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One of the main themes in Chris Kay's regime as the president and CEO of the New York Racing Association has involved a willingness to embrace change.
In the last six months, Kay and top NYRA officials have redesigned the circuit's stakes schedule and created blockbuster days, like the $8 million in purses on Belmont Stakes Day that generated a record-breaking $150 million handle and turned out to be a stroke of genius.
During the winter they also experimented with Monday racing.
Yet if there's one part of New York racing in which Kay should resist the urge to tinker, it's moving the Belmont Stakes.
In the aftermath of a 36th straight year without a Triple Crown sweep, there's been an outcry that the Triple Crown should abandon its five-week format and become a once a month show in May, June and July. No less of a key player in the series than Pimlico president and COO Tom Chuckas called for such a revamped format a few days after the Preakness.
And, at a quick glance, there's some sense to it. In an era in which two or three weeks of rest between races is the exception rather than the rule, the Triple Crown grind is tougher on a horses than it was in the 1970's when Secretariat (1973), Seattle Slew (1977) and Affirmed (1978) became the last three Triple Crown winners.
The logic voiced by those seeking change is that more spacing between the races will lead to more Triple Crown winners, and who doesn't want to see that?
The answer is not as obvious as some might think.
Rather than look at the glass as half-empty with the absence of a Triple Crown winner since 1978, racing should take the half-full approach and realize that there's nothing wrong with owning one of the toughest accomplishments in sports -- which is also enjoying unprecedented popularity.
Judging by the response to this year's quest, it's quite clear that a drought has not turned off fans. In fact, it brought them to Churchill Downs, Pimlico and Belmont Park in numbers that were amazing and produced near-record television ratings for the Belmont Stakes.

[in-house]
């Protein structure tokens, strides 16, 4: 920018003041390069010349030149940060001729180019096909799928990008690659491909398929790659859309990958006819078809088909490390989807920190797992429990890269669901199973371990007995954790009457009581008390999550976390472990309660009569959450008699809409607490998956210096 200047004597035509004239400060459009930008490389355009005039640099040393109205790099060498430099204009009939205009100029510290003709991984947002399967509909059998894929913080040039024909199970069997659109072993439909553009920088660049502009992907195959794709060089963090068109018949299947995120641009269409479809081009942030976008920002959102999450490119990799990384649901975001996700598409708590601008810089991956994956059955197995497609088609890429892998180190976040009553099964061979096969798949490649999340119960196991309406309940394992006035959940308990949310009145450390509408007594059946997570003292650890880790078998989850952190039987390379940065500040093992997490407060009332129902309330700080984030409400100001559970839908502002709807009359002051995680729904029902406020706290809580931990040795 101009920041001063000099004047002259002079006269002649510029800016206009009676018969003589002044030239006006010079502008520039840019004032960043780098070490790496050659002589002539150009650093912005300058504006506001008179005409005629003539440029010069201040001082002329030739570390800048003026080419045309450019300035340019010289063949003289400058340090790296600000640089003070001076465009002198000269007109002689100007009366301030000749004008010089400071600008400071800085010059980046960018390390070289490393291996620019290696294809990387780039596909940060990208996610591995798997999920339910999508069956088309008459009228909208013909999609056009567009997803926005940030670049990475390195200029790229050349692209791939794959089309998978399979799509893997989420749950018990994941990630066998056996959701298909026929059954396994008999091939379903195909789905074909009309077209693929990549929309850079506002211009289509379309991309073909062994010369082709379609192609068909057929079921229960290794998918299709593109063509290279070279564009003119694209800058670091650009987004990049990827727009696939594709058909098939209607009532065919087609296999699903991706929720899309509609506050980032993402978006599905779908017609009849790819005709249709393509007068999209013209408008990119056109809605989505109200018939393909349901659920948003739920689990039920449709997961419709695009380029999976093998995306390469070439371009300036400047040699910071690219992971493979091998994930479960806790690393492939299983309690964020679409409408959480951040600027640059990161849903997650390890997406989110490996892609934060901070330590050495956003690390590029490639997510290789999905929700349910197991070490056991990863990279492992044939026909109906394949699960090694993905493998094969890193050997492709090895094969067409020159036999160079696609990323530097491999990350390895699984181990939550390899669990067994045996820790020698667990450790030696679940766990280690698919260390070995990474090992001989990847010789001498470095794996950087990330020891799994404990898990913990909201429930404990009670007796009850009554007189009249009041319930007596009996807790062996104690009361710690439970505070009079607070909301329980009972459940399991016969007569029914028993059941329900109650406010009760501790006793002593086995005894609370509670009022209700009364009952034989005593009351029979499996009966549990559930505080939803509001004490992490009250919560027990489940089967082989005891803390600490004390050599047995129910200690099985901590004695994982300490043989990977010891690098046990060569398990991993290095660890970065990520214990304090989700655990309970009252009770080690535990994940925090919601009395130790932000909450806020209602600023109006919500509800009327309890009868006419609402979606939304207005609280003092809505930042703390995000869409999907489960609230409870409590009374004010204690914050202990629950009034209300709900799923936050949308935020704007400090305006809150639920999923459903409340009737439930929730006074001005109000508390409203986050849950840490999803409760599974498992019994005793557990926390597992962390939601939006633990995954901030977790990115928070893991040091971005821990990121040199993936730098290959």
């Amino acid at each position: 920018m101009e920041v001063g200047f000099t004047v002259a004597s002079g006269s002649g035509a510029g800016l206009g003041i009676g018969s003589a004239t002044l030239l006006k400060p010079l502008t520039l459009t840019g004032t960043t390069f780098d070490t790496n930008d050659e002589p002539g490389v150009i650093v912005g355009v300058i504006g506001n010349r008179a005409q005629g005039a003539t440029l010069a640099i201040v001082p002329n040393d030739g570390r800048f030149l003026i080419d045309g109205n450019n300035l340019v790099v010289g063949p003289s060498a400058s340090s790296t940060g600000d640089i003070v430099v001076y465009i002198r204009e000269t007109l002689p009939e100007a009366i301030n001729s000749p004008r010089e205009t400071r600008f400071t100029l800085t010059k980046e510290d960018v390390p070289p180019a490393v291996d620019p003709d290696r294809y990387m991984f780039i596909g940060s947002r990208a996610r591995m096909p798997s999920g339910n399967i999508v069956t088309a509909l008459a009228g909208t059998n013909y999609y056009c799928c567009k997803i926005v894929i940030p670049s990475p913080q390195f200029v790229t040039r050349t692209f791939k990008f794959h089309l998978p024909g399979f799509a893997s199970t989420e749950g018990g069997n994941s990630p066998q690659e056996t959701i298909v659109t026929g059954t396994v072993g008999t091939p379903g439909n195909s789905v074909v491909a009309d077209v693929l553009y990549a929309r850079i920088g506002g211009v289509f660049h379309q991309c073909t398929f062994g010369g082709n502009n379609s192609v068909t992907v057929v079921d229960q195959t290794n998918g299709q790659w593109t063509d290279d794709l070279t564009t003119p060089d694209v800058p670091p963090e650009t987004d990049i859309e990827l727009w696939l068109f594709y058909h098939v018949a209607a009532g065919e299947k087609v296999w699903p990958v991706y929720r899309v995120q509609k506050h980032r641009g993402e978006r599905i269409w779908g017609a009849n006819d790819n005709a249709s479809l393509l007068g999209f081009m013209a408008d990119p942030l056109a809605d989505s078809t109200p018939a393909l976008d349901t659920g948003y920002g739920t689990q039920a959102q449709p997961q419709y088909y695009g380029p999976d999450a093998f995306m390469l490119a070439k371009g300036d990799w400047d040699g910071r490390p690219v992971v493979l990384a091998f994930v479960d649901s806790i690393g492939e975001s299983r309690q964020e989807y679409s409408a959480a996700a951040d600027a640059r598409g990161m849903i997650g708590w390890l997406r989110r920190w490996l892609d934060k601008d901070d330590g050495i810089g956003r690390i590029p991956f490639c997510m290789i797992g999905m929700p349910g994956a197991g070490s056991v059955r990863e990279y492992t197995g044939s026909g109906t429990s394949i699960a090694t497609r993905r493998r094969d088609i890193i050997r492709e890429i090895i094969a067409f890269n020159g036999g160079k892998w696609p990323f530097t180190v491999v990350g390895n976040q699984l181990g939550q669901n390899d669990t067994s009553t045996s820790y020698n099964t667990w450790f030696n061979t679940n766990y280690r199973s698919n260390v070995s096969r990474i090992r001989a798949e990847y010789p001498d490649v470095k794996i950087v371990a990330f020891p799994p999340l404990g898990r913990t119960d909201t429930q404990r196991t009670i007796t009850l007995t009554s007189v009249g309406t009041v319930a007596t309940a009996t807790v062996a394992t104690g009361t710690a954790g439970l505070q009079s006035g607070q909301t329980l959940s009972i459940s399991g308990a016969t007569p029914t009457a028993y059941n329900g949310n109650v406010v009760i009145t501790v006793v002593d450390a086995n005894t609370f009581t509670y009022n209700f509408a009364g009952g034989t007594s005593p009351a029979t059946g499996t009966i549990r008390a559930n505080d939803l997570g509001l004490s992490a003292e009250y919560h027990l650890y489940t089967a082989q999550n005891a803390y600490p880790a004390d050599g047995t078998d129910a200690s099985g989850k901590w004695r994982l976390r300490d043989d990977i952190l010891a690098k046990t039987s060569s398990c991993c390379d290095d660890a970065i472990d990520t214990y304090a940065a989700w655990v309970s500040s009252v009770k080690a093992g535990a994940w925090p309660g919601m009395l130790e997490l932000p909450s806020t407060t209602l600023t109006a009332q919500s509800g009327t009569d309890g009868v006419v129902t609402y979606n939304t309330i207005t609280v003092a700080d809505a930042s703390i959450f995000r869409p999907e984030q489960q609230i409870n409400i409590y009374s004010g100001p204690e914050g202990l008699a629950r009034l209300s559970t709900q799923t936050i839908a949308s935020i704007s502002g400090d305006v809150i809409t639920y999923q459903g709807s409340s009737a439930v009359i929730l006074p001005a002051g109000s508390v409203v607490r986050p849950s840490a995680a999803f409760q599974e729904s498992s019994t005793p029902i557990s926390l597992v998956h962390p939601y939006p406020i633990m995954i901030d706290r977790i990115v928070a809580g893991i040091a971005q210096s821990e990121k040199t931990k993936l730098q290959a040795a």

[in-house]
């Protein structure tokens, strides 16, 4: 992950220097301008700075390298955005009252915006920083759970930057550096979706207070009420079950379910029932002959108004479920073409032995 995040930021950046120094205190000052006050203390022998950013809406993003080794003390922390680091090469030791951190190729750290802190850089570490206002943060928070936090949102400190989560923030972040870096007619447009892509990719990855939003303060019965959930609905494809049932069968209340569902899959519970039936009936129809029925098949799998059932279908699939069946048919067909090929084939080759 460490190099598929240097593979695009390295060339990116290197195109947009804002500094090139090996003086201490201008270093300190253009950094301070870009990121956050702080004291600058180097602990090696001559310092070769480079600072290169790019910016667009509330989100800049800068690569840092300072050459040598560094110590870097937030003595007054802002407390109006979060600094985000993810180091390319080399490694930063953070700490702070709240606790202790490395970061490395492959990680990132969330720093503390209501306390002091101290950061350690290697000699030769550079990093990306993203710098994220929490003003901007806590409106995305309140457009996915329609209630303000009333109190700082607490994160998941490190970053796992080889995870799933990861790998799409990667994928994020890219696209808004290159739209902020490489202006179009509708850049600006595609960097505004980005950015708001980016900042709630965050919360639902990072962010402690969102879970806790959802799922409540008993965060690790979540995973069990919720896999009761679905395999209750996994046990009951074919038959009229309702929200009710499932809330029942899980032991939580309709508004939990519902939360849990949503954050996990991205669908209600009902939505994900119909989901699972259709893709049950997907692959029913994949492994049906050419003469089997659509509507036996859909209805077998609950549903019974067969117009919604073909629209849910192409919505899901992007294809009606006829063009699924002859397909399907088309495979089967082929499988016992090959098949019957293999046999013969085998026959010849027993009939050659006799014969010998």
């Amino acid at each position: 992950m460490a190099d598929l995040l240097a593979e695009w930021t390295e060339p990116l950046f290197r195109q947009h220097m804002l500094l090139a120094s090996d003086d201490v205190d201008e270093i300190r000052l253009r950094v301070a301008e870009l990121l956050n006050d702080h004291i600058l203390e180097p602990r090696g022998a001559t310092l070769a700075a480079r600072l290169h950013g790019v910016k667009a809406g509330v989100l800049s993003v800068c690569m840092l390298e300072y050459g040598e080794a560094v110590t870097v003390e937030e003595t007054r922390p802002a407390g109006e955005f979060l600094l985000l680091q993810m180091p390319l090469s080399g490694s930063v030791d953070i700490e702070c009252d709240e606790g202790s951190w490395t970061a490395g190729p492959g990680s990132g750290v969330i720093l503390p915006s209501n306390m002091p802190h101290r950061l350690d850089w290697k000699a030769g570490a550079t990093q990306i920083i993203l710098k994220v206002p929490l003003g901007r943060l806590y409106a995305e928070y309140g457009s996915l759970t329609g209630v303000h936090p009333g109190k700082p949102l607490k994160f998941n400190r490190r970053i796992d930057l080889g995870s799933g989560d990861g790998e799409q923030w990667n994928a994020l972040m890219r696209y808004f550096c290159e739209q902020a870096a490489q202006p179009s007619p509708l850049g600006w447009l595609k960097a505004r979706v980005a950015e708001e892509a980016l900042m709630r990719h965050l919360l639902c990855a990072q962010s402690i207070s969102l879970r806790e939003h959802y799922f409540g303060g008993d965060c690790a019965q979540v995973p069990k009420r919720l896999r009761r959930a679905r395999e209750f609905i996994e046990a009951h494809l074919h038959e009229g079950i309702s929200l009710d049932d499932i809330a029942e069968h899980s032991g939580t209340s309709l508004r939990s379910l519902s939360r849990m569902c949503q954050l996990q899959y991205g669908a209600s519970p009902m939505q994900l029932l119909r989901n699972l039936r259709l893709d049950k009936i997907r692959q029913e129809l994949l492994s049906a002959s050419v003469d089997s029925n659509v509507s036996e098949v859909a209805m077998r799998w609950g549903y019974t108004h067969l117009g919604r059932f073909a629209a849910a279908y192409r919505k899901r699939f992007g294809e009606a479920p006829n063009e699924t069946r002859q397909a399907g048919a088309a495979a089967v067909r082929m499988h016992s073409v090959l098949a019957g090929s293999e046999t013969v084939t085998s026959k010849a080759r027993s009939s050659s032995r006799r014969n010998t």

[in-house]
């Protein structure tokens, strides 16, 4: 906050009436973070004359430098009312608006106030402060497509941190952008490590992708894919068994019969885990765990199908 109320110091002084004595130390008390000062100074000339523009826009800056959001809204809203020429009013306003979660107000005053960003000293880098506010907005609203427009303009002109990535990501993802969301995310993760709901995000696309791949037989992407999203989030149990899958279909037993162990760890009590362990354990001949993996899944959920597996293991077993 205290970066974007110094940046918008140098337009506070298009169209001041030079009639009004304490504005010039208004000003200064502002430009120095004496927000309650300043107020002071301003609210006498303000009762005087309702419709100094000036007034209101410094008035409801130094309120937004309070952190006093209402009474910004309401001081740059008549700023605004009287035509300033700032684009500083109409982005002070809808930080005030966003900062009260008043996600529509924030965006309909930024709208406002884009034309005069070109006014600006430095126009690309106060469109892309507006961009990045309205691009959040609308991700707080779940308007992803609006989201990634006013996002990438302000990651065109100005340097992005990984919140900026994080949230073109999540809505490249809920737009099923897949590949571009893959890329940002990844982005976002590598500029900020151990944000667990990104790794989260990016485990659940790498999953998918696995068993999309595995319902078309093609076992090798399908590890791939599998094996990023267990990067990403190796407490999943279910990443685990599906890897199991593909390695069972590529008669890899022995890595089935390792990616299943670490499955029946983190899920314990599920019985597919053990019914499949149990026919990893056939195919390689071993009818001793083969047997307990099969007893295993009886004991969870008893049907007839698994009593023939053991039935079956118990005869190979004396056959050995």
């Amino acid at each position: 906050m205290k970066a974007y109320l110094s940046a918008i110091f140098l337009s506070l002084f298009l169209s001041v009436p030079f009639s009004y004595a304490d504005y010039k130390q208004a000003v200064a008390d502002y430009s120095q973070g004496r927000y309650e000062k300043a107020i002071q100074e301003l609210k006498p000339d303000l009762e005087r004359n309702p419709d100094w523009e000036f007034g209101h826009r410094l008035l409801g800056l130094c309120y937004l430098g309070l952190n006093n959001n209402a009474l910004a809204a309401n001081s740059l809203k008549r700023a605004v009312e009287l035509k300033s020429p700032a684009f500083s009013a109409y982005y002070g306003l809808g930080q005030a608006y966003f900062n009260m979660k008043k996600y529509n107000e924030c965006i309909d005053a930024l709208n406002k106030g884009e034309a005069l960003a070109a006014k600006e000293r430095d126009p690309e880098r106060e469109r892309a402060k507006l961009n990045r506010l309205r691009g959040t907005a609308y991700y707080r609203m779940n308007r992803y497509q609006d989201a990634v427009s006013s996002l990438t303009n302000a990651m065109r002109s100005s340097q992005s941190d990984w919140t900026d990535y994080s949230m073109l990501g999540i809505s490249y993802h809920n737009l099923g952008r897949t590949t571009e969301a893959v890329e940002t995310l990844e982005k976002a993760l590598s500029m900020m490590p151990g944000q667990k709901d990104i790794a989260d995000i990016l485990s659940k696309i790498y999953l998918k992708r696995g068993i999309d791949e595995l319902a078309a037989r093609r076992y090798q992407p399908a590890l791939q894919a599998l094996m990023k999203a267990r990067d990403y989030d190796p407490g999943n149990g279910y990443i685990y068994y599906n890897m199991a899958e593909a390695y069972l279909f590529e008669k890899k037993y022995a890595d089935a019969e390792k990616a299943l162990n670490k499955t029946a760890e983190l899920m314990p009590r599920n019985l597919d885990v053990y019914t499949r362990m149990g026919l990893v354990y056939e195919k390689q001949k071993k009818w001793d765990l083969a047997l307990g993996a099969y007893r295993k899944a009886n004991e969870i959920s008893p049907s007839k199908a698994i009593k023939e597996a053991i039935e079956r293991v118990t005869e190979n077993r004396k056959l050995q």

Churchill Downs had a crowd of 164,906 for the Kentucky Derby, the second-highest figure in the race's 140-year history and trailing only the 2012 edition. Total wagering on the card of $186.6 million matched a record.Pimlico set a record with attendance of 123,469 and saw total wagering rise by slightly more than two percent to $83.7 million.
Belmont Park drew a crowd of 102,199, the third-highest figure in track history, and the last five Triple Crown bids have now brought an average of 104,380 to Belmont Park. An astronomical total of $150,249,399 was wagered this year, shattering the track's previous mark of $124 million for the 2005 Breeders' Cup.
Television ratings for the Belmont were also through the roof. NBC had a viewership of 20.6 million for its final hour of coverage. Only the 21.9 million who watched Smarty Jones' Belmont in 2004 eclipsed that figure and it was 57 percent higher than when ABC broadcast the last Triple Crown bid (Big Brown in 2008).
The desire to change the structure would be understandable if attendance, wagering and television ratings were in a tailspin. Yet to do it when the series is enjoying such a high level of popularity, why play games with the golden goose?